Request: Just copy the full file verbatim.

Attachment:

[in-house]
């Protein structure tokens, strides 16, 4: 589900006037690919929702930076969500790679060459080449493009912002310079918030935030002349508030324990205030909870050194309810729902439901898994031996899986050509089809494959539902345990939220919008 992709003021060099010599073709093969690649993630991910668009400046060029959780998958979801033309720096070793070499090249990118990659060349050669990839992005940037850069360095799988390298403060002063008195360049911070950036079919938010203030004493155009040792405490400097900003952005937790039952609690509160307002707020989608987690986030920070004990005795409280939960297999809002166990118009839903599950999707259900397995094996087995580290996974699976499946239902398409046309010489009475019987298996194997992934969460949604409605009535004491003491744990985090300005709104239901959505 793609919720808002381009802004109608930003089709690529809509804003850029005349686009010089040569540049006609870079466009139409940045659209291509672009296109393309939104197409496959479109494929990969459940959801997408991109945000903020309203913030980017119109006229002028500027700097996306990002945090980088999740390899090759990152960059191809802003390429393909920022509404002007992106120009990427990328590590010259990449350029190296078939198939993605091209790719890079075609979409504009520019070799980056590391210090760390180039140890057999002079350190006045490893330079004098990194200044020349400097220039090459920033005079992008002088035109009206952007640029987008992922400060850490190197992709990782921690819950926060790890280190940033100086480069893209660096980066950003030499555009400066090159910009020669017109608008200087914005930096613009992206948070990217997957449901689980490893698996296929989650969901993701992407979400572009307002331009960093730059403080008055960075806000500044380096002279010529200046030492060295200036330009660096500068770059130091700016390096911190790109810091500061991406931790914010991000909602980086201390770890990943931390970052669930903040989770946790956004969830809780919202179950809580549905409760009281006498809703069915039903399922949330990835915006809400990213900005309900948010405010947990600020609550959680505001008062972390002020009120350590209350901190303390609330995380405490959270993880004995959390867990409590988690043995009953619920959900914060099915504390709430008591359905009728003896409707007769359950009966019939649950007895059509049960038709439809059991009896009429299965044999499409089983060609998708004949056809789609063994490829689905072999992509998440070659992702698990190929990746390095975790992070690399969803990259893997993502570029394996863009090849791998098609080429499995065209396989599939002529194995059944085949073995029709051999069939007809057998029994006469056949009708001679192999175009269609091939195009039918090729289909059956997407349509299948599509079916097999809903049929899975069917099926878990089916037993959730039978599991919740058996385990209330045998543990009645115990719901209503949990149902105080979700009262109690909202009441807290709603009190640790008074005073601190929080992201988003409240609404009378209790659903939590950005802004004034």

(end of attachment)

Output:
[in-house]
């Protein structure tokens, strides 16, 4: 589900006037690919929702930076969500790679060459080449493009912002310079918030935030002349508030324990205030909870050194309810729902439901898994031996899986050509089809494959539902345990939220919008 992709003021060099010599073709093969690649993630991910668009400046060029959780998958979801033309720096070793070499090249990118990659060349050669990839992005940037850069360095799988390298403060002063008195360049911070950036079919938010203030004493155009040792405490400097900003952005937790039952609690509160307002707020989608987690986030920070004990005795409280939960297999809002166990118009839903599950999707259900397995094996087995580290996974699976499946239902398409046309010489009475019987298996194997992934969460949604409605009535004491003491744990985090300005709104239901959505 793609919720808002381009802004109608930003089709690529809509804003850029005349686009010089040569540049006609870079466009139409940045659209291509672009296109393309939104197409496959479109494929990969459940959801997408991109945000903020309203913030980017119109006229002028500027700097996306990002945090980088999740390899090759990152960059191809802003390429393909920022509404002007992106120009990427990328590590010259990449350029190296078939198939993605091209790719890079075609979409504009520019070799980056590391210090760390180039140890057999002079350190006045490893330079004098990194200044020349400097220039090459920033005079992008002088035109009206952007640029987008992922400060850490190197992709990782921690819950926060790890280190940033100086480069893209660096980066950003030499555009400066090159910009020669017109608008200087914005930096613009992206948070990217997957449901689980490893698996296929989650969901993701992407979400572009307002331009960093730059403080008055960075806000500044380096002279010529200046030492060295200036330009660096500068770059130091700016390096911190790109810091500061991406931790914010991000909602980086201390770890990943931390970052669930903040989770946790956004969830809780919202179950809580549905409760009281006498809703069915039903399922949330990835915006809400990213900005309900948010405010947990600020609550959680505001008062972390002020009120350590209350901190303390609330995380405490959270993880004995959390867990409590988690043995009953619920959900914060099915504390709430008591359905009728003896409707007769359950009966019939649950007895059509049960038709439809059991009896009429299965044999499409089983060609998708004949056809789609063994490829689905072999992509998440070659992702698990190929990746390095975790992070690399969803990259893997993502570029394996863009090849791998098609080429499995065209396989599939002529194995059944085949073995029709051999069939007809057998029994006469056949009708001679192999175009269609091939195009039918090729289909059956997407349509299948599509079916097999809903049929899975069917099926878990089916037993959730039978599991919740058996385990209330045998543990009645115990719901209503949990149902105080979700009262109690909202009441807290709603009190640790008074005073601190929080992201988003409240609404009378209790659903939590950005802004004034």